I found out that dialing while driving poses the greatest threat, much more than talking on the phone while driving. So I developed an app (see the link for it’s dev contest contribution) Called Draw&Dial for the iPhone only. I have been using it for three years now and never looked back. It simply addresses the problem of DIALING by letting you draw letters right on the screen with audio prompting. you never have to look at the screen while driving. This App really IMO reduces the risk overall in spite of it being controversial!

    Thank you so much for this article. and my condolences for your loved one passing away. Keep the great work.

  2. up arrow

    It’s really a dilemma, Giving the driver his freedom or taking away his/her phone usage rights while driving.

    I think Apple has put so much thought into this addition and they might just consider it a bold first step. Adding to that, as an I.T. consultant I’d like to note that figuring out if you’re moving or still requires the miracle of Artificial Intelligence (or Machine Learning) to be very accurate to distinguish driving from running or fast walking and they must have put so much work in it, they are serious.

  3. Alpay Lök says:
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    As long as there is no government decision and enforcement, there will not be 100% right application by the Phone manufacturers, because it limits the market chance of the phone. That is why any small step, before enforcement is welcome. Thanks.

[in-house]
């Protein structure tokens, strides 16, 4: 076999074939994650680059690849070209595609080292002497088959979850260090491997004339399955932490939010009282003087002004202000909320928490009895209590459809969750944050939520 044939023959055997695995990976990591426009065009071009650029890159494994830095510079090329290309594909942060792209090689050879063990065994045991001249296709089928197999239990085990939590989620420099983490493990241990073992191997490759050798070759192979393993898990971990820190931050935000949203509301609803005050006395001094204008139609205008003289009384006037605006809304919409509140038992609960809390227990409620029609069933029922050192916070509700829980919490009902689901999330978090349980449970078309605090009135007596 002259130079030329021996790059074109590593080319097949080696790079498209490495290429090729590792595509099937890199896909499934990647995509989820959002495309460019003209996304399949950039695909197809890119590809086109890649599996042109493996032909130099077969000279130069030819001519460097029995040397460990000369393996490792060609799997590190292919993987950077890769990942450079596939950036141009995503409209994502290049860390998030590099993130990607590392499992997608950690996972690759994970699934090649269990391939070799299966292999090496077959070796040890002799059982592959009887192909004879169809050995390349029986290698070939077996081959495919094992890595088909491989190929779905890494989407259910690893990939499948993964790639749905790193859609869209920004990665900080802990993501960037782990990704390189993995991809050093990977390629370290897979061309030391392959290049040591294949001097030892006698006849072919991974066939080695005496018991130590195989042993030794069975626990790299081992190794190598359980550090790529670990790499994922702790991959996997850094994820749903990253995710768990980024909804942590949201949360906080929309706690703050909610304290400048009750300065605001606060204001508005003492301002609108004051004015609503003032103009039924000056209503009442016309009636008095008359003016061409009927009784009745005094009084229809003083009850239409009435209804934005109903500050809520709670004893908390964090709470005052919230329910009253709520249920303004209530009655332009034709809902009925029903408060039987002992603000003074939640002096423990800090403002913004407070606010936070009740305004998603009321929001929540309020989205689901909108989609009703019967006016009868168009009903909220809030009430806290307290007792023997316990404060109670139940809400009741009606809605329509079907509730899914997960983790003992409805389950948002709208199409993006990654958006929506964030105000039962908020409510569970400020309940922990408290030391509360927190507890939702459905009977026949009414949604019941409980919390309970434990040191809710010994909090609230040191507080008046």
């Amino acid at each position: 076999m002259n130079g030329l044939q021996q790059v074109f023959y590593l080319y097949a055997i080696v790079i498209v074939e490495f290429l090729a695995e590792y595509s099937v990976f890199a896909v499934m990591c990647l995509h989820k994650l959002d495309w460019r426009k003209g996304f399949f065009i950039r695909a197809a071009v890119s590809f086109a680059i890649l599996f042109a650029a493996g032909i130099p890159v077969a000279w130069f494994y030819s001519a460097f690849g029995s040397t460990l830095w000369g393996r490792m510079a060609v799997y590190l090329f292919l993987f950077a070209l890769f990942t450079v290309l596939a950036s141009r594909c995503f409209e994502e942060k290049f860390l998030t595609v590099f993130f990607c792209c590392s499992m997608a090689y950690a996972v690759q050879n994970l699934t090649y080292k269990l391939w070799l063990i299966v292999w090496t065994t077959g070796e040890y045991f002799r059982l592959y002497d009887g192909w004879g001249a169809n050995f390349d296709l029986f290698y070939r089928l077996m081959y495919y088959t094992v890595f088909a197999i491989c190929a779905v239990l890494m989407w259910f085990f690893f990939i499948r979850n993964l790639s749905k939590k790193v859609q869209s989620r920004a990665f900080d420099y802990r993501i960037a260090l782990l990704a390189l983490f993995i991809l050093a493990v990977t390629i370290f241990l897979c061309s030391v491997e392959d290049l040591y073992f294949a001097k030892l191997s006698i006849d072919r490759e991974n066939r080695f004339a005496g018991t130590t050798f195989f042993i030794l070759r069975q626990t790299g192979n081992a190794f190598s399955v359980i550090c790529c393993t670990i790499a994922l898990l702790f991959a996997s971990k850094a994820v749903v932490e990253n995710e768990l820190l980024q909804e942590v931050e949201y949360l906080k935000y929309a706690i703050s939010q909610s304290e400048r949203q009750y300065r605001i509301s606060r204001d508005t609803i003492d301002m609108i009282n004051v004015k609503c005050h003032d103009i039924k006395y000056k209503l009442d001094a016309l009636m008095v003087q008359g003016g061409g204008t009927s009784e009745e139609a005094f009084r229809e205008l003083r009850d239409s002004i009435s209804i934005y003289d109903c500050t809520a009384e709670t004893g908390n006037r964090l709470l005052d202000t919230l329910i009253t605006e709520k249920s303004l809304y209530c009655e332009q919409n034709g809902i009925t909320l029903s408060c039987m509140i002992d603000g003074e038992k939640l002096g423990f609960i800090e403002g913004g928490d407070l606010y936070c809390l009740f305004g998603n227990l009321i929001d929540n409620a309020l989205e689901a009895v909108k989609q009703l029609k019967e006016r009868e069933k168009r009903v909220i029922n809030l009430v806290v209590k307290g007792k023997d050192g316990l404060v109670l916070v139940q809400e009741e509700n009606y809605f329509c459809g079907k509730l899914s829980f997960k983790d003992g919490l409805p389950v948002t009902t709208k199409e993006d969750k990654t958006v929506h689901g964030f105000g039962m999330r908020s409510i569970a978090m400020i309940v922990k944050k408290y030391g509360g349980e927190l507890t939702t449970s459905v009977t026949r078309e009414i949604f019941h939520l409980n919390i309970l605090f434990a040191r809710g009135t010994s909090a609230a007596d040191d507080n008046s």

4. Mark Brisson says:
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    Most are familiar with accidents/crashes that occur with teens and their driving. However, there is also an issue with company/fleet vehicles. These vehicles spend more time on the road than personal vehicles. Because the driver is on the clock and working, they will try to “multi-task” and do work other than driving when they are behind the wheel. Emails, phone calls, using apps and texting are often part of a drivers’ workload.

    While many states and legislators are seeking to lower distracted driving by increasing penalties, fees and regulations, as Apple is showing there are another options. AT&T “It Can Wait” campaign is an advocacy effort to diminish distracted driving. They already have an anti-texting app to be downloaded onto your smartphones. The app is called AT&T DriveMode. They make it available to all drivers for FREE!